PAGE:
I messed up, I had left it too long and then it was too late.
I was on my bus to work when I got the call, I was the first to arrive and I sat alone. I felt so small.
He was always alright, and he was always in and out of hospital so even though the thoughts that this time was different had been pushed to the back of my head, something had stolen my breath and hidden it. I don’t think I breathed again for the next 15 hours.
I sat alone next to him and I remember the sun shining through the window. The room was bright, and my eyes were drawn to beyond the glass. It was quiet, just the gentle noise of the breathing machine. I sat silent just like we always did in the car. We were never big talkers, but we never needed to be, we knew what the other was thinking and we were just happy in each others presence. My love for him returned in full while I sat in that room, happy memory upon happy memory raced through my head like camera flashes and all the petty shit no longer mattered, he was my dad and I would always love him.
My mum was also in the hospital two floors below my dad, years had passed since the divorce but her love for him never faded and so I went to her, got her into a wheelchair and brought her to him.
For the first time in too many years to remember we were a family again. All three of us in the same place at the same time and it was beautiful, my mum’s eyes met mine and she could see how small I had become in the moment and so she held me, I cried like I was a child again. time seemed to stop, she held his hand and I held hers and for as many minutes as we could we held onto that moment, together.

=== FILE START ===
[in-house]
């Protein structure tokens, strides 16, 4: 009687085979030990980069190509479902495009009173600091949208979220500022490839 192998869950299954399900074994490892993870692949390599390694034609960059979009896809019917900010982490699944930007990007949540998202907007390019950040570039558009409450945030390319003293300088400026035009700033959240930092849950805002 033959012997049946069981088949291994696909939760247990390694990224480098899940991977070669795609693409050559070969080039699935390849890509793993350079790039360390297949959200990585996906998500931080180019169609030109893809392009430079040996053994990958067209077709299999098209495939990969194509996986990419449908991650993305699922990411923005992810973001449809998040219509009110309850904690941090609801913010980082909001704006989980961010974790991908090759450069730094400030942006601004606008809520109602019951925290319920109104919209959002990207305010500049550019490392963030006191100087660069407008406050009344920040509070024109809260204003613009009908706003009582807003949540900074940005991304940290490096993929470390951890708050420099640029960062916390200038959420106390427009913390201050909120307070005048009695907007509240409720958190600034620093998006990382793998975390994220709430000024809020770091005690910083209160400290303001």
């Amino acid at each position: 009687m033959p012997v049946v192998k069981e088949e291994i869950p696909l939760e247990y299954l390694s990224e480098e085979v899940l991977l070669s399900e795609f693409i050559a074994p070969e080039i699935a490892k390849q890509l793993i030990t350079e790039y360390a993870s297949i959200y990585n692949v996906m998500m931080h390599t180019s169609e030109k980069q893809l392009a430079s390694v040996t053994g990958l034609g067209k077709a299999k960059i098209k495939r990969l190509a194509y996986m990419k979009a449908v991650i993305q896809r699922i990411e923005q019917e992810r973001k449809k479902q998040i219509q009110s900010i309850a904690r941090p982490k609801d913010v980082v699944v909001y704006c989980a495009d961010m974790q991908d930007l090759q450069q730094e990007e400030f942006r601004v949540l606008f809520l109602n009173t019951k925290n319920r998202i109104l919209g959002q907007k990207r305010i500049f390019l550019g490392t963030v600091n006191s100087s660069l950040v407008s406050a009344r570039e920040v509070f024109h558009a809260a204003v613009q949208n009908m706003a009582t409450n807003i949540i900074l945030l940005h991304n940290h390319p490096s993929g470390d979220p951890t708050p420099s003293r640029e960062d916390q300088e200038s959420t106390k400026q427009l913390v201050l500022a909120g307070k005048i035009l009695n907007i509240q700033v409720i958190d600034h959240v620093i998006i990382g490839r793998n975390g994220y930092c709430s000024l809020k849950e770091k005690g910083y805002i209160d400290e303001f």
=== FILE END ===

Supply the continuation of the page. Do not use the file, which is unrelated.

It was time.
I held his hand like I did when I was learning to walk, like his hands were the strength holding me up, I was defenceless to the emotion that followed but I held on to him until I was alone again in the room, my eyes searched his face trying to take in every detail as not to forget in the years to come. My breath returned, and I stood up and whispered my final words. They were simple and to the point. We were never the type to be mushy. I repeated words that I’d heard him say a million times.
“see you when I see you Jonesy”
I walked out the room leaving him there, never to see his face again. He was 53.
You see, love is so strange, it leaves us, and it returns just the same to teach us valuable lessons. You may think the love has gone, but loss taught me that love that was lost will find its way home in the end, even if sometimes just a little too late.